Chasing Bits and Pieces of New Zealand from Source to Sink: Sand Provenance Studies in New Zealand Sedimentary Systems and Implications for Hydrocarbon Exploration across “Zealandia”
Kathleen M. Marsaglia
Dept. of Geological Sciences, California State University Northridge
The MARGINS Source-to Sink paradigm holds that deep-sea sandy successions reflect the evolution of onshore fluvial and adjacent shelf systems, with the potential to record distinct eustatic, climatic, and tectonic signals. Deciphering these signals in modern to Late Cenozoic systems increases our ability to interpret continental margin history preserved in ancient deep marine successions. The practical applications of such studies involve predictions of sand composition in buried deep-sea-fan petroleum reservoirs, which in turn can be directly linked to their likely diagenetic pathway(s) and ultimate reservoir quality.
Recent and ongoing work with my students demonstrates that the modern and ancient passive to active margin sedimentary systems of New Zealand are ideal places for holistic, source-to-sink sand provenance studies. These include the Bounty Fan (BFSS), Canterbury Margin (CMSS), Waipaoa River (WRSS), and the petroliferous Taranaki Basin (TBSS) Sedimentary Systems. Our petrologic data sets include:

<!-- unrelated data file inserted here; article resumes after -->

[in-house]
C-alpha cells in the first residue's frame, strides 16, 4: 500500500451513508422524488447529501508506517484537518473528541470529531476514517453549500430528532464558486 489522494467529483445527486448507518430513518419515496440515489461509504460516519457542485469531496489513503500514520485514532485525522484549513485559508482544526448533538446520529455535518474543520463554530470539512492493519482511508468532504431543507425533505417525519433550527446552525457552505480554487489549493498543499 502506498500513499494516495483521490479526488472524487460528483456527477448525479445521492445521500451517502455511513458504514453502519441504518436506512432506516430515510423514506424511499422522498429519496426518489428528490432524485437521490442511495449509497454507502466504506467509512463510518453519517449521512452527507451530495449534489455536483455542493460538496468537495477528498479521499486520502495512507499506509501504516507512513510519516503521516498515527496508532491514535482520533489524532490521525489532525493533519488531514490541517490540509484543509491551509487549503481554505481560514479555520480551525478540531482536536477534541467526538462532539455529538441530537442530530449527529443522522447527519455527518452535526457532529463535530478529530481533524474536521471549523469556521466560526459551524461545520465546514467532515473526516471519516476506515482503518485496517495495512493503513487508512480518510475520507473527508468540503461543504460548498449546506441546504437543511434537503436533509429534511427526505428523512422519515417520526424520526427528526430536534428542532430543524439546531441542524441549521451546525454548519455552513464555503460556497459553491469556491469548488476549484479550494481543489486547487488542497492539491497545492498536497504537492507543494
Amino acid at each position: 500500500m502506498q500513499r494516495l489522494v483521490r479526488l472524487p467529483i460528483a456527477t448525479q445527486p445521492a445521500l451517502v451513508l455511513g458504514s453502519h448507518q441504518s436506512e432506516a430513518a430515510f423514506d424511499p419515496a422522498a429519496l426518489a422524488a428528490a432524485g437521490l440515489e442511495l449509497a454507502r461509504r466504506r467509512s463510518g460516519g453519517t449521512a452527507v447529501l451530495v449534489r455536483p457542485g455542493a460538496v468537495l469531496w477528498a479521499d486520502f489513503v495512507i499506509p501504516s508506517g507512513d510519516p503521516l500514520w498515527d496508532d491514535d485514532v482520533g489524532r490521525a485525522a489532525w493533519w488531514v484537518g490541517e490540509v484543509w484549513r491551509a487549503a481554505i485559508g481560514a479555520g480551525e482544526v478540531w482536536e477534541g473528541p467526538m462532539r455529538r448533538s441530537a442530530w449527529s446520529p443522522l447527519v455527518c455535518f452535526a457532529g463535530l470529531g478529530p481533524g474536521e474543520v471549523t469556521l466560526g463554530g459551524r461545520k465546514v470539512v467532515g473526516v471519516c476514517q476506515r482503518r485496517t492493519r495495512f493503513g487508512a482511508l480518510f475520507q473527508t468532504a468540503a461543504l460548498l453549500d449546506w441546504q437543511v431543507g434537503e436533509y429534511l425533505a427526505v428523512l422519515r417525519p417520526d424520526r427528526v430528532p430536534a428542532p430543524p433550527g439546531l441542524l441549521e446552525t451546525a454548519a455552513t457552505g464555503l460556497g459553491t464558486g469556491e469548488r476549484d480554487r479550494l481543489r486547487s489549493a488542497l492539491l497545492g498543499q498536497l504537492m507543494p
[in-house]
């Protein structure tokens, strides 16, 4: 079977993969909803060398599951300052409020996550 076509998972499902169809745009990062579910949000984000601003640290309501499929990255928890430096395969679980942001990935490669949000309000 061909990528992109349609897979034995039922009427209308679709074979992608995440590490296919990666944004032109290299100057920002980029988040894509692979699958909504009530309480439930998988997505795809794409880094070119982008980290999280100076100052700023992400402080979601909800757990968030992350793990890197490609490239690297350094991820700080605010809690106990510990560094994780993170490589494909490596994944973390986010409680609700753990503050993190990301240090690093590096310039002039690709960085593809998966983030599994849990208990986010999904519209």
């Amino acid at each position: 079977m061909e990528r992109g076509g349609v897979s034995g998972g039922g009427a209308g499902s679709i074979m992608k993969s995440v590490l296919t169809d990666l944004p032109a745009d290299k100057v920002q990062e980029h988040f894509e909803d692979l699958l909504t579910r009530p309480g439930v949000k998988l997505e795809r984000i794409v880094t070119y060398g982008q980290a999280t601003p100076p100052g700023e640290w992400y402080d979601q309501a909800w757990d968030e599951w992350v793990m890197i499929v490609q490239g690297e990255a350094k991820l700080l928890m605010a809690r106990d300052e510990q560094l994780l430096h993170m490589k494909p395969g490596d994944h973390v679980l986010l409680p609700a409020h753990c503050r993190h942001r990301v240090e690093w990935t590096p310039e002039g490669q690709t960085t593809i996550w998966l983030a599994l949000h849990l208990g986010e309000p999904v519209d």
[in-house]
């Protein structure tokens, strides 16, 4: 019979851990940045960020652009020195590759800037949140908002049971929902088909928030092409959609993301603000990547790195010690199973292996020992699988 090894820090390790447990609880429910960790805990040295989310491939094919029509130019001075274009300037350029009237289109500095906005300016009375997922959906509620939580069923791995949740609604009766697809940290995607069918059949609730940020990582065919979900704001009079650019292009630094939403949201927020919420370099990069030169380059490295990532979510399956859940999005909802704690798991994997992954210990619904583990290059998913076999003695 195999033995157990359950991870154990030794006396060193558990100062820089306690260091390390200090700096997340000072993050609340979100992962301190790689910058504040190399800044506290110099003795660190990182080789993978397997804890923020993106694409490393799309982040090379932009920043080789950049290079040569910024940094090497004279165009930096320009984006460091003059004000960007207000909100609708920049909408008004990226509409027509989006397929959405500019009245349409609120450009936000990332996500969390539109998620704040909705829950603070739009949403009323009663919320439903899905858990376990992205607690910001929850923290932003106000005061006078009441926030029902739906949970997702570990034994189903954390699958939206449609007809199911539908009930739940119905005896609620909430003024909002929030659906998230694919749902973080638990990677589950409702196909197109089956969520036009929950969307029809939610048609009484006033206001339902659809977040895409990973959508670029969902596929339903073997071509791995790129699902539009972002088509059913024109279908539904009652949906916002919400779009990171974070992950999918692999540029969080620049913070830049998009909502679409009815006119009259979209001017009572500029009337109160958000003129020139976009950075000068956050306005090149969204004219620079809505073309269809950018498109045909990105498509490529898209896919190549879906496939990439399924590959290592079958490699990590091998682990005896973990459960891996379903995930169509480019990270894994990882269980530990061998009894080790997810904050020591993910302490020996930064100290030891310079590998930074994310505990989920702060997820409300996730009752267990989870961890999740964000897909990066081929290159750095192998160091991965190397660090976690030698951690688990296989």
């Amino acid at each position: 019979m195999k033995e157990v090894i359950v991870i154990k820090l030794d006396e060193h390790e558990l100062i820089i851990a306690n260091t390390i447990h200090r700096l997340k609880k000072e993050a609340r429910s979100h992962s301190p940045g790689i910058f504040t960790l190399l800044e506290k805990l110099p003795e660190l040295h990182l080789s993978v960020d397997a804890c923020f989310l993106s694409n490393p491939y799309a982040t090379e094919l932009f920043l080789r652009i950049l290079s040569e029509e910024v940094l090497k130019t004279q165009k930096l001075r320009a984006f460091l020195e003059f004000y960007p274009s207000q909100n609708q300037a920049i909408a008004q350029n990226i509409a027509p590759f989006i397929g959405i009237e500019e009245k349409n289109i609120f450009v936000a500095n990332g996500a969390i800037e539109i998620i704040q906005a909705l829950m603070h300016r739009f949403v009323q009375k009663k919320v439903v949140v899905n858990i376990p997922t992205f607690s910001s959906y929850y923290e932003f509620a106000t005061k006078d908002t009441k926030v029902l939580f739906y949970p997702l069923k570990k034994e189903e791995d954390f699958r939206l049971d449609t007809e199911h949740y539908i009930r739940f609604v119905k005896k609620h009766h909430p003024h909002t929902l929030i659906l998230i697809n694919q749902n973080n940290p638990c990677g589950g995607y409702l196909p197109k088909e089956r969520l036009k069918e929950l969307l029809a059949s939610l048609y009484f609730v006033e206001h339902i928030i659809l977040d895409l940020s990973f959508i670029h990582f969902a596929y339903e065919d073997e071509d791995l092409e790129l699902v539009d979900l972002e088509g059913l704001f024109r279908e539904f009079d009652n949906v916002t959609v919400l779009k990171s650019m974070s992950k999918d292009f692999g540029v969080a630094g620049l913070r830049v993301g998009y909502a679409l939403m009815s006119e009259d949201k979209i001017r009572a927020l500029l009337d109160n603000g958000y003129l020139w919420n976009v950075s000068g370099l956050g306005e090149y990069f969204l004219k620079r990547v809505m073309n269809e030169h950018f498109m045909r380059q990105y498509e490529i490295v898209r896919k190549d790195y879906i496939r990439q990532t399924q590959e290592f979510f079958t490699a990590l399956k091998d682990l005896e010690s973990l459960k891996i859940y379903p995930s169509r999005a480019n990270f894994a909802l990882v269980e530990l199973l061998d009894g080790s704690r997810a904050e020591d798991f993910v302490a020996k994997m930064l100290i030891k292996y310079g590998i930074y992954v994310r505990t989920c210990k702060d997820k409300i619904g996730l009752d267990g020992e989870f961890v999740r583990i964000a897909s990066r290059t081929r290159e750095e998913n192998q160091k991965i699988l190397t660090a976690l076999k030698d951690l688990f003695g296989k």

- modern river and beach samples;
- piston and box core samples;
- sandy core samples from Ocean Drilling Program and Integrated Ocean Drilling Program sites; and
- Cenozoic to Mesozoic outcrops within stream drainage basins.
These sand samples include first cycle and multi-cycle detritus derived from similar clastic sedimentary/metasedimentary basement rocks (e.g., Torlesse Terrane), as well as sediments derived from progressively metamorphosed versions of these rocks (e.g., Otago Schist), along with variable volcanic and plutonic input. To date, sand detrital modes have been determined for parts of each system and these demonstrate a variety of processes. Unexpected results include a shut-off of sediment supply linked to onshore tectonism in the BFSS, the dynamic interplay of direct fluvial supply and along-shelf current transport in the CMSS, the importance of coastal erosion in generating shelf sand in the WRSS, and the diversity of potential clastic sediment sources in the TBSS. Provenance models developed using these data will help predict reservoir quality as petroleum exploration expands outward from New Zealand to the largely submerged landmass referred to as “Zealandia.”
AAPG Search and Discovery Article #90159©2012 AAPG Foundation Distinguished Lecturer Series 2012-2013.